An object has to have a method for handling any message thrown at it, so the documentation of most languages refers to "calling a method" rather than "sending a message". It's the same thing in most cases. As seen from the outside, calling a method is just like calling a function or subroutine, except that there's an extra argument that represents the object. If you think of the message as a command -- an imperative sentence -- it has an implied subject, which is the object you're talking to. Inside the little program that handles the method, the object is represented by a name that is usually either "self" or "this", depending on the language.

One natural thing to do with objects is to classify them, so objects have "classes", and classes tend to be arranged in hierarchies. My cats are cats -- we say that Ticia and Desti are instances of the class "Cat". All cats are animals, so Cat is a subclass of Animal, as are Dog and Person. (In programming languages, classes tend to have their names capitalized. Variables (like "x" or "cat") almost always start with a lowercase letter. Constants (like "Pi", "True", and "Ticia") can go either way.)

An object's class contains everything the computer needs to determine the behavior of its instances: a list of the state variables, a list of the methods it can handle, and so on. Now we get to the fun part.

Simula was just objects and methods tacked on to a "traditional" imperative language -- Algol in that case. Most other "object-oriented" languages work the same way -- C++ is just objects tacked on to C; Python and Perl had objects from the beginning or close to it, but they still include a lot of things -- numbers, strings, arrays, and so on, that aren't objects or (like strings in Java) are pretending to be objects. It doesn't have to be that complicated.

Shortly after Simula was released, Alan Kay at Xerox PARC realized that you could design a programming language where everything was an object. The result was Smalltalk, and it's still the best example of a pure object-oriented language. (It inspired C++ and Java, and indeed almost all existing OO languages, but very few of them went all the way. Ruby comes closest of the languages I'm familiar with.) Smalltalk is turtles objects all the way down.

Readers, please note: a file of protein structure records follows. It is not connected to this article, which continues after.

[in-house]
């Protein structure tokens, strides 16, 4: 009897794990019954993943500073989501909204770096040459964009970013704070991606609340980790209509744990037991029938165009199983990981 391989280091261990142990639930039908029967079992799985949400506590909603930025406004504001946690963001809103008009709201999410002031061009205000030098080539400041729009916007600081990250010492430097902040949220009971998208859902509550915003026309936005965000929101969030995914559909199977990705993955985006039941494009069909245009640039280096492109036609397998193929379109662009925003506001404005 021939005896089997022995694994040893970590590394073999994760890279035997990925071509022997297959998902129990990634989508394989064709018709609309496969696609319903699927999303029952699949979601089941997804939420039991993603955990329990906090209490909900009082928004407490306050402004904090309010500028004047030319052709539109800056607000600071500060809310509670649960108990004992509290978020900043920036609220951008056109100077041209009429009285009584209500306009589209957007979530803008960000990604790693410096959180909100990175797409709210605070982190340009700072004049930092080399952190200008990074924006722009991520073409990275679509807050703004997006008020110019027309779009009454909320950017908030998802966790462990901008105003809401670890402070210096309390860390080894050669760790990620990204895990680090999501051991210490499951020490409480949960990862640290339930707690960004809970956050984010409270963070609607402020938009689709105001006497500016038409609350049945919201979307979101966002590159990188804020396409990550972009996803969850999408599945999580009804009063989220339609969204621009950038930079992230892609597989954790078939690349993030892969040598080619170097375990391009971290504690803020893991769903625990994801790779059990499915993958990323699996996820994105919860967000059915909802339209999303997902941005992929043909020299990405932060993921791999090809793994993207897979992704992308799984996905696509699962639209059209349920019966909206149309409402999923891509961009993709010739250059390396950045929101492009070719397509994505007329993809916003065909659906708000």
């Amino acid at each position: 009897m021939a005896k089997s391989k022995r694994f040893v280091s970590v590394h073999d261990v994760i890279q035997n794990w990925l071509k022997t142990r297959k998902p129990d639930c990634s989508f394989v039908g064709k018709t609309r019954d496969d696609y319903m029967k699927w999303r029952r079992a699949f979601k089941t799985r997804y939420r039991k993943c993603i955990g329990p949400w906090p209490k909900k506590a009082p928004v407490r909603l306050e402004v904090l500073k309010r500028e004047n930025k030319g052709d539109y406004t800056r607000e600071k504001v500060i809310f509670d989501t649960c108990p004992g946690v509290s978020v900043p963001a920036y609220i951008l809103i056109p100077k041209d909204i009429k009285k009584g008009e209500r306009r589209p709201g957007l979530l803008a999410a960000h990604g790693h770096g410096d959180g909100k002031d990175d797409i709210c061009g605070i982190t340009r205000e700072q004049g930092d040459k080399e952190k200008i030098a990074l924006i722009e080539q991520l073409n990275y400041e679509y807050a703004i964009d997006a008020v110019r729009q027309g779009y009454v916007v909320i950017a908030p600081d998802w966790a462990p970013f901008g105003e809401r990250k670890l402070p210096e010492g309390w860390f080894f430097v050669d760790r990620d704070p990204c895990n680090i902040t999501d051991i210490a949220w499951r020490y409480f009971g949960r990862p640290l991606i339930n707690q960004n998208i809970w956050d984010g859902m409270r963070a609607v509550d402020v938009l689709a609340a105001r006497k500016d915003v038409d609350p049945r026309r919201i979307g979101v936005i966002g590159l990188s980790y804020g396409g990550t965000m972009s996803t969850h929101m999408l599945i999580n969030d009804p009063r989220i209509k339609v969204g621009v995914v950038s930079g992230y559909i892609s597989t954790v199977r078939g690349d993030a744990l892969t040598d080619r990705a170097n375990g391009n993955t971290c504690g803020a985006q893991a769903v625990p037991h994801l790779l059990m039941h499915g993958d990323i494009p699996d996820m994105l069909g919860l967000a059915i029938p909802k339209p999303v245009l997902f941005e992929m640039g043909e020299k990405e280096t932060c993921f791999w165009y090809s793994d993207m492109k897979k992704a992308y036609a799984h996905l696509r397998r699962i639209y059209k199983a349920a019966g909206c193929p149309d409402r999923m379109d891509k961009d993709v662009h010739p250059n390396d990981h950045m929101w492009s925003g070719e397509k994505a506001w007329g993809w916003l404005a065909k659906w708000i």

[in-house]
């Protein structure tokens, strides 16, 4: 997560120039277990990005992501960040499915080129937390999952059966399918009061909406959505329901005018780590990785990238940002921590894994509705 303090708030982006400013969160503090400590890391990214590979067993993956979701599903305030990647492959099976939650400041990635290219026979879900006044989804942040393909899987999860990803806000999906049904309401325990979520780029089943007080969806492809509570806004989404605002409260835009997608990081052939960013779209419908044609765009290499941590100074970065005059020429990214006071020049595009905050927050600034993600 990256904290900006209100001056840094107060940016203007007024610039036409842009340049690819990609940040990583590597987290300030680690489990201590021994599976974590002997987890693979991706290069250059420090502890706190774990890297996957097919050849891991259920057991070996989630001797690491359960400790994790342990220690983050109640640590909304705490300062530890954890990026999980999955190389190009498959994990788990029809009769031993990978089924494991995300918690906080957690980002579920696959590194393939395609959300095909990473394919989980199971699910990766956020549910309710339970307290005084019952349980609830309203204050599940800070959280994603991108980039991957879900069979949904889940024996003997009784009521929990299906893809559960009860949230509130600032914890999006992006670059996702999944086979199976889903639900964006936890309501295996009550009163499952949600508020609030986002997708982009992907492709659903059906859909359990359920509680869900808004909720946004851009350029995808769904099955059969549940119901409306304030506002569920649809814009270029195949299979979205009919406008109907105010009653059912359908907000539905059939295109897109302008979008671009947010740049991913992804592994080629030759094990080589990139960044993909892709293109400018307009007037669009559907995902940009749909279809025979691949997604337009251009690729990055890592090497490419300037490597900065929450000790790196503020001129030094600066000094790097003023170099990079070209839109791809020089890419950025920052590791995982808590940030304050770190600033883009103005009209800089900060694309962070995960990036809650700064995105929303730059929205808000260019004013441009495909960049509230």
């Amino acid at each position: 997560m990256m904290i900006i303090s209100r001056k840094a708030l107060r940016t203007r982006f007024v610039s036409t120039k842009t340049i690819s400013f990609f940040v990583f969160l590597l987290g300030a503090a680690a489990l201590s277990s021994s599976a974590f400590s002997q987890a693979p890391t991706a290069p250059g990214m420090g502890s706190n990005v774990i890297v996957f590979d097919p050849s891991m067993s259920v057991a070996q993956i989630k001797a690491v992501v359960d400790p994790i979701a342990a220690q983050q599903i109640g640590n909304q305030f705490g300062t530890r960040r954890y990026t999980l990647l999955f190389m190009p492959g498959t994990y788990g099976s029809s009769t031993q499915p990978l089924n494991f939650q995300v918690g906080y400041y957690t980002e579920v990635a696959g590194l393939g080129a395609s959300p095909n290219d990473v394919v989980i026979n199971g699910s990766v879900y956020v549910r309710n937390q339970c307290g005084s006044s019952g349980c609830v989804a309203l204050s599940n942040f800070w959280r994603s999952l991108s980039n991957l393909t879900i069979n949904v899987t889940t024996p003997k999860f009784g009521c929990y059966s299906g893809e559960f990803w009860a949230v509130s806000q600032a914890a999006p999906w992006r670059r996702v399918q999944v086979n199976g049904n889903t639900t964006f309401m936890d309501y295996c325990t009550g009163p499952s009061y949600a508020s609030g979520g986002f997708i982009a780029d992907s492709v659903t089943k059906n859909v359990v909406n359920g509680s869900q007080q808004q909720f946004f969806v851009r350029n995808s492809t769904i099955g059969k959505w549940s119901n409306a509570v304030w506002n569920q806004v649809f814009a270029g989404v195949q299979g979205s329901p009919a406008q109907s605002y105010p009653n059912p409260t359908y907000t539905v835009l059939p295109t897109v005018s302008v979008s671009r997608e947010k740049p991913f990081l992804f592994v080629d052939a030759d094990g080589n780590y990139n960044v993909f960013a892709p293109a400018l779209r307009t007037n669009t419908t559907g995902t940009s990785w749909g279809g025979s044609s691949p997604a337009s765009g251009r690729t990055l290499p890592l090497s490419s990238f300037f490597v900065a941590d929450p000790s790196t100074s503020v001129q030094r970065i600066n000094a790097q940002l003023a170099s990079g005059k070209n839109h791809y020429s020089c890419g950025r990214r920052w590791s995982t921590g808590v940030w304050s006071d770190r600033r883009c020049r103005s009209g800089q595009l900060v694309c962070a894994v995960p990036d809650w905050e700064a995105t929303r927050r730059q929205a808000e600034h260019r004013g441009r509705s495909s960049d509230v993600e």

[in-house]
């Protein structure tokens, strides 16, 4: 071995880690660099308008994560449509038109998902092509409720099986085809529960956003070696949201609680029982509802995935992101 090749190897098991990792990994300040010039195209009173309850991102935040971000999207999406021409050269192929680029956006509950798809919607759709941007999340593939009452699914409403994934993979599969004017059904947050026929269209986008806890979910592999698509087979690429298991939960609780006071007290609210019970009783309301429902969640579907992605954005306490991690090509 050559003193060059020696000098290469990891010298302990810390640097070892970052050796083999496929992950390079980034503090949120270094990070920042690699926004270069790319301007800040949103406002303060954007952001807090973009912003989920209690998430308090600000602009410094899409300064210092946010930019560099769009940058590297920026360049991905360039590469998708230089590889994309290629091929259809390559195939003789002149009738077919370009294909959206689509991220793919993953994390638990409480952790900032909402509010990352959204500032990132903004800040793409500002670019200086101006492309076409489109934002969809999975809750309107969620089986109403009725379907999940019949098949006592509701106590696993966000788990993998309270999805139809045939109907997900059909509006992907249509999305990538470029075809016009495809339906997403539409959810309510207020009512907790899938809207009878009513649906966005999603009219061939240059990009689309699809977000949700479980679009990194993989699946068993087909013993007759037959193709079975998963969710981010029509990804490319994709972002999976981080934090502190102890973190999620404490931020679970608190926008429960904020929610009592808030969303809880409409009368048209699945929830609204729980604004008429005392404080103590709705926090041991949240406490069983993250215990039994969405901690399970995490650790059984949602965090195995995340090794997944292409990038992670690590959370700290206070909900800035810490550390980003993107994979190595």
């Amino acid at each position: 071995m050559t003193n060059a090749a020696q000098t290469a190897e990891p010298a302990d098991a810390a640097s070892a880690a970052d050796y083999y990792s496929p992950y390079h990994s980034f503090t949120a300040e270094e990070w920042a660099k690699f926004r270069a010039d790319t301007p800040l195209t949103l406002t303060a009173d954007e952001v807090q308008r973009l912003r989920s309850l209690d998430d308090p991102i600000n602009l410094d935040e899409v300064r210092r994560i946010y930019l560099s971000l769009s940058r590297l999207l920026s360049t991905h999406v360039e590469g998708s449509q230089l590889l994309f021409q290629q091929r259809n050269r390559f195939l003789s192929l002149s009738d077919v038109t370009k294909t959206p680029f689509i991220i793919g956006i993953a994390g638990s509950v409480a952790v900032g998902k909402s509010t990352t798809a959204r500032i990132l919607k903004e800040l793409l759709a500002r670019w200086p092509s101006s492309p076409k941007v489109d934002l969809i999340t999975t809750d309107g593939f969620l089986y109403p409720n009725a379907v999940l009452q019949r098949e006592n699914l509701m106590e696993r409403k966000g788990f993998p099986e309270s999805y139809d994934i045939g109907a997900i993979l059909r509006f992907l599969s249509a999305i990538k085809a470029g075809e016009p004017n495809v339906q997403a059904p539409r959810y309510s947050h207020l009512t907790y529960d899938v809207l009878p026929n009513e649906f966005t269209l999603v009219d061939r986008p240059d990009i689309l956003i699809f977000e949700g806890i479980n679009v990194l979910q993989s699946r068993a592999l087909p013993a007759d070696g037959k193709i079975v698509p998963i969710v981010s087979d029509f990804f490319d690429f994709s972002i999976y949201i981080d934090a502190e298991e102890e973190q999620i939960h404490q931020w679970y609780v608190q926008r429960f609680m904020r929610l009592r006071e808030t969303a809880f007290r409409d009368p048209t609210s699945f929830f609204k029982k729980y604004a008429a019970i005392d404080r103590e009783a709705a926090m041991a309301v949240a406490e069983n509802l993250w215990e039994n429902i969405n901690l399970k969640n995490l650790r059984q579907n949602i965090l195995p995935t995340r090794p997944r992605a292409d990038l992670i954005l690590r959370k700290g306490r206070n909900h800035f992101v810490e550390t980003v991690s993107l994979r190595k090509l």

In Smalltalk numbers are objects -- you can add new methods to them, or redefine existing methods. (Your program will eventually stop working if you redefine addition so that 2+2 is 5, but it will keep going for a surprisingly long time.) So are booleans. True and False are instances of different subclasses of Boolean, and they behave differently when given messages like ifTrue: or ifFalse:. (I'm not going to go into the details here; Smalltalk warrants an article all by itself). Loops are methods, too. The trickiest bit, though, is that classes are objects. A class is just an instance of Metaclass, and Metaclass is an instance of itself.

Someone trying to implement Smalltalk has to cheat in a couple of places -- the Metaclass weirdness is one of them -- but they have to hide their tracks and not get caught.

Functional languages

Smalltalk, for all its object orientation, is still an imperative language underneath. A program is still a sequence of statements, even if they're all wrapped up in methods. Objects have state -- lots of it; they're just a good way of organizing it. Alan Kay once remarked that programming in Smalltalk was a lot like training a collection of animals to perform tricks together. Sometimes it's more like herding cats.

But it turns out that you don't need statements -- or even state -- at all! All you need is functions.

About the same time Alan Turing was inventing the Turing Machine, which is basically a computer stripped-down and simplified to something that will just barely work, Alonzo Church was developing something he called the Lambda Calculus, which did something similar to the mathematical concept of functions.

A mathematical function takes a set of inputs, and produces an output. The key thing about it is that a given set of inputs will always produce exactly the same output. It's like a meat grinder -- put in beef, and you get ground beef. Put in pork, and you get ground pork. A function has no state, and no side-effects. State would be like a secret compartment in the meat grinder, so that you get a little chicken mixed in with your ground beef, and beef in your ground pork. Ugh. A side effect would be like a hole in the side that lets a little of the ground meat escape.

Objects are all about state and side effects. You can call a method like "turn left" on a car (in most languages that would look like car.turn(left)) and as a side effect it will change the car's direction state to something 90 degrees counterclockwise from where it was. That makes it hard to reason about what's going to happen when you call a particular method. It's even harder with cats.